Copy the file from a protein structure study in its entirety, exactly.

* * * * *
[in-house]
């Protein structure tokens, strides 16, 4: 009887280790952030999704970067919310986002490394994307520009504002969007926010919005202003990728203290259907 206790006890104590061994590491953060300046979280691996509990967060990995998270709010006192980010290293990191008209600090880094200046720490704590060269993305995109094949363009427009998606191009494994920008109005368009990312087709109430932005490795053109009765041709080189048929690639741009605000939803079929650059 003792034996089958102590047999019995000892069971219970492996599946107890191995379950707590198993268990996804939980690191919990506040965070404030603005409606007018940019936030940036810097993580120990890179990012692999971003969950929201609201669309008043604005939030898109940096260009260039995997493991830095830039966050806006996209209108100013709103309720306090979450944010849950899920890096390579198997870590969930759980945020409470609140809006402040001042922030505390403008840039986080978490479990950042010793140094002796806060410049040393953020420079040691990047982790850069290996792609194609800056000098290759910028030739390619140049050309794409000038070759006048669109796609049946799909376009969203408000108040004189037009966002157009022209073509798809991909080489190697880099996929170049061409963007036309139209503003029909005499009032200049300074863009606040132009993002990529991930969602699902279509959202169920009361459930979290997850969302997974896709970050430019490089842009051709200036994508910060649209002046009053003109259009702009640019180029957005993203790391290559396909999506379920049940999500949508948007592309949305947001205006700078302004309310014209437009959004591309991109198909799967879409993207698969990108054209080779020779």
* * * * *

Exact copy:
[in-house]
């Protein structure tokens, strides 16, 4: 009887280790952030999704970067919310986002490394994307520009504002969007926010919005202003990728203290259907 206790006890104590061994590491953060300046979280691996509990967060990995998270709010006192980010290293990191008209600090880094200046720490704590060269993305995109094949363009427009998606191009494994920008109005368009990312087709109430932005490795053109009765041709080189048929690639741009605000939803079929650059 003792034996089958102590047999019995000892069971219970492996599946107890191995379950707590198993268990996804939980690191919990506040965070404030603005409606007018940019936030940036810097993580120990890179990012692999971003969950929201609201669309008043604005939030898109940096260009260039995997493991830095830039966050806006996209209108100013709103309720306090979450944010849950899920890096390579198997870590969930759980945020409470609140809006402040001042922030505390403008840039986080978490479990950042010793140094002796806060410049040393953020420079040691990047982790850069290996792609194609800056000098290759910028030739390619140049050309794409000038070759006048669109796609049946799909376009969203408000108040004189037009966002157009022209073509798809991909080489190697880099996929170049061409963007036309139209503003029909005499009032200049300074863009606040132009993002990529991930969602699902279509959202169920009361459930979290997850969302997974896709970050430019490089842009051709200036994508910060649209002046009053003109259009702009640019180029957005993203790391290559396909999506379920049940999500949508948007592309949305947001205006700078302004309310014209437009959004591309991109198909799967879409993207698969990108054209080779020779």